Bass and Vocals – Pete Trewavas
Guitars and Vocals – Roine Stolt
Keyboards and Vocals – Neal Morse
Drums and Vocals – Mike Portnoy
Your English is under all pig? Dann geht’s hier ab zur deutschen Übersetzung.
Transatlantic has a new mammoth work on the market called The Absolute Universe and I had the pleasure to talk to their guitar player and singer Roine Stolt (The Flower Kings, The Tangent, Kaipa, The Sea Within, Anderson/Stolt). It’s always good to see that one of your favorite musicians is also a pleasant and down-to-earth guy. Let’s go to some nice talk about good music …
Time For Metal / Florian W.: First of all: Are you and your family healthy, any issues with Covid?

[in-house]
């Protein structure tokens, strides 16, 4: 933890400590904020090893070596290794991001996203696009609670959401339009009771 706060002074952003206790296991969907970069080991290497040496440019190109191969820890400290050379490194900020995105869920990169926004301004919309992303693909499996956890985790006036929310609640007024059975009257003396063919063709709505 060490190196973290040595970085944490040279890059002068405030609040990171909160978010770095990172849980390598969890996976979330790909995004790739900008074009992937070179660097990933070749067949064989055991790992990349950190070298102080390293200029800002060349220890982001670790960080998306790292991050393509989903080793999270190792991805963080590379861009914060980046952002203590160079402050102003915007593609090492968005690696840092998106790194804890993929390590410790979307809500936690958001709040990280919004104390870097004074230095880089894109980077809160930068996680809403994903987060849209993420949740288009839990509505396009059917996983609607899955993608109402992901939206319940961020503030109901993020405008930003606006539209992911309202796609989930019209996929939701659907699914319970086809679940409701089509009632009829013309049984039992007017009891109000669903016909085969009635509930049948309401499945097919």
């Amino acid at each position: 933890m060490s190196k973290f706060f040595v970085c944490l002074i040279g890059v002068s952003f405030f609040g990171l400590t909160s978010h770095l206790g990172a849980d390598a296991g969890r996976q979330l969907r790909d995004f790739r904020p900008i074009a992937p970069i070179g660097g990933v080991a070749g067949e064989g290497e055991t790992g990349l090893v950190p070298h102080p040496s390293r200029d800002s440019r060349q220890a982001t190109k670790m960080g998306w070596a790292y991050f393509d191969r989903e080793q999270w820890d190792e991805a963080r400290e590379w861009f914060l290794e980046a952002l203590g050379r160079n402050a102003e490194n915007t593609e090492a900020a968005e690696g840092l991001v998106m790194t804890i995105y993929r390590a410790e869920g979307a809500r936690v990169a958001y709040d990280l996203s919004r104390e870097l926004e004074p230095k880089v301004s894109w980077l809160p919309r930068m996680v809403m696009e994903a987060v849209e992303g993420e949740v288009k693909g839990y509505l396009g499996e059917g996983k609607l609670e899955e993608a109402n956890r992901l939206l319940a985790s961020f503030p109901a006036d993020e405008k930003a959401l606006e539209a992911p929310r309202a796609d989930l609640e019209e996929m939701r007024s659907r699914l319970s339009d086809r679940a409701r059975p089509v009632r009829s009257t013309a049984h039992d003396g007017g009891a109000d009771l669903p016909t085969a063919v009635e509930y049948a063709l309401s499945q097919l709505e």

Good things first: He and his family are healthy. Before we started the interview Roine and I talked a lot about Covid, politics, and the actual situation in general. Maybe some answers are too personal, so I decided to keep them out of the final text.
Time For Metal / Florian W.: Before we talk about the new records, my first question is: Who came up with the idea for Transatlantic and the band name over 20 years ago?